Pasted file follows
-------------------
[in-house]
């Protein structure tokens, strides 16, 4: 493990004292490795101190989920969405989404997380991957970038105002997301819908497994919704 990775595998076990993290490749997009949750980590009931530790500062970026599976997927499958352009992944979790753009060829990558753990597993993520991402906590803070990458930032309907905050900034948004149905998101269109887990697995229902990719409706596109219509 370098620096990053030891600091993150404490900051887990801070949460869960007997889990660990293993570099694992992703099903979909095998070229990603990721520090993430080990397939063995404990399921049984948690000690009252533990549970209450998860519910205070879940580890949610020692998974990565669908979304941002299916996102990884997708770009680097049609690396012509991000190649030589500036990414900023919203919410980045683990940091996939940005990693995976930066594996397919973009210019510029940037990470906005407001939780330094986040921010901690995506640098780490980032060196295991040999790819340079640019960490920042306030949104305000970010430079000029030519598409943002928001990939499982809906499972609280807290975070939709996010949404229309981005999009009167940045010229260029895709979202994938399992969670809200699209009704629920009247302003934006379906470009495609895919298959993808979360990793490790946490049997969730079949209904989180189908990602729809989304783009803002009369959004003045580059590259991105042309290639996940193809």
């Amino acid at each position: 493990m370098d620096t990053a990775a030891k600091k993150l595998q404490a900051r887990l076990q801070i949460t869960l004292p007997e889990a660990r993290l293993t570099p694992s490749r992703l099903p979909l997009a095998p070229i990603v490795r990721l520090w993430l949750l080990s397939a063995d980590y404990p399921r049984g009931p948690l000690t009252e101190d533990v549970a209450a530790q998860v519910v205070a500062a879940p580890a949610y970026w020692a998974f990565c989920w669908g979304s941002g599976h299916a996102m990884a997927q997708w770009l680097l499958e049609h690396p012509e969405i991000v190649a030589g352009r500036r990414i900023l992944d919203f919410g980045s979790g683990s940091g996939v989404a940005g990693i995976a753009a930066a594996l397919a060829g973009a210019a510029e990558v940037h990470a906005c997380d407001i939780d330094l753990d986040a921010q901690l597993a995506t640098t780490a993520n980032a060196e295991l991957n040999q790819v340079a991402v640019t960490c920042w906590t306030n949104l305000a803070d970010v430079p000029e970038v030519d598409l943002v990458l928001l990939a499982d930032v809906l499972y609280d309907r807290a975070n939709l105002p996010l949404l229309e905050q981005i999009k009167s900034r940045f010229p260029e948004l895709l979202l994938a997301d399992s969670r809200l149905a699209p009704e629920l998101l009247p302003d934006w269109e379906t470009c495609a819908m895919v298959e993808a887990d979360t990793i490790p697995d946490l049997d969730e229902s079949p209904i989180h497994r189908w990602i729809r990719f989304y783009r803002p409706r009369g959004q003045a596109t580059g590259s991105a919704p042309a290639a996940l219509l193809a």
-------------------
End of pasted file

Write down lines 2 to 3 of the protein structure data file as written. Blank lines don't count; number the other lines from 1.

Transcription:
């Protein structure tokens, strides 16, 4: 493990004292490795101190989920969405989404997380991957970038105002997301819908497994919704 990775595998076990993290490749997009949750980590009931530790500062970026599976997927499958352009992944979790753009060829990558753990597993993520991402906590803070990458930032309907905050900034948004149905998101269109887990697995229902990719409706596109219509 370098620096990053030891600091993150404490900051887990801070949460869960007997889990660990293993570099694992992703099903979909095998070229990603990721520090993430080990397939063995404990399921049984948690000690009252533990549970209450998860519910205070879940580890949610020692998974990565669908979304941002299916996102990884997708770009680097049609690396012509991000190649030589500036990414900023919203919410980045683990940091996939940005990693995976930066594996397919973009210019510029940037990470906005407001939780330094986040921010901690995506640098780490980032060196295991040999790819340079640019960490920042306030949104305000970010430079000029030519598409943002928001990939499982809906499972609280807290975070939709996010949404229309981005999009009167940045010229260029895709979202994938399992969670809200699209009704629920009247302003934006379906470009495609895919298959993808979360990793490790946490049997969730079949209904989180189908990602729809989304783009803002009369959004003045580059590259991105042309290639996940193809």
């Amino acid at each position: 493990m370098d620096t990053a990775a030891k600091k993150l595998q404490a900051r887990l076990q801070i949460t869960l004292p007997e889990a660990r993290l293993t570099p694992s490749r992703l099903p979909l997009a095998p070229i990603v490795r990721l520090w993430l949750l080990s397939a063995d980590y404990p399921r049984g009931p948690l000690t009252e101190d533990v549970a209450a530790q998860v519910v205070a500062a879940p580890a949610y970026w020692a998974f990565c989920w669908g979304s941002g599976h299916a996102m990884a997927q997708w770009l680097l499958e049609h690396p012509e969405i991000v190649a030589g352009r500036r990414i900023l992944d919203f919410g980045s979790g683990s940091g996939v989404a940005g990693i995976a753009a930066a594996l397919a060829g973009a210019a510029e990558v940037h990470a906005c997380d407001i939780d330094l753990d986040a921010q901690l597993a995506t640098t780490a993520n980032a060196e295991l991957n040999q790819v340079a991402v640019t960490c920042w906590t306030n949104l305000a803070d970010v430079p000029e970038v030519d598409l943002v990458l928001l990939a499982d930032v809906l499972y609280d309907r807290a975070n939709l105002p996010l949404l229309e905050q981005i999009k009167s900034r940045f010229p260029e948004l895709l979202l994938a997301d399992s969670r809200l149905a699209p009704e629920l998101l009247p302003d934006w269109e379906t470009c495609a819908m895919v298959e993808a887990d979360t990793i490790p697995d946490l049997d969730e229902s079949p209904i989180h497994r189908w990602i729809r990719f989304y783009r803002p409706r009369g959004q003045a596109t580059g590259s991105a919704p042309a290639a996940l219509l193809a």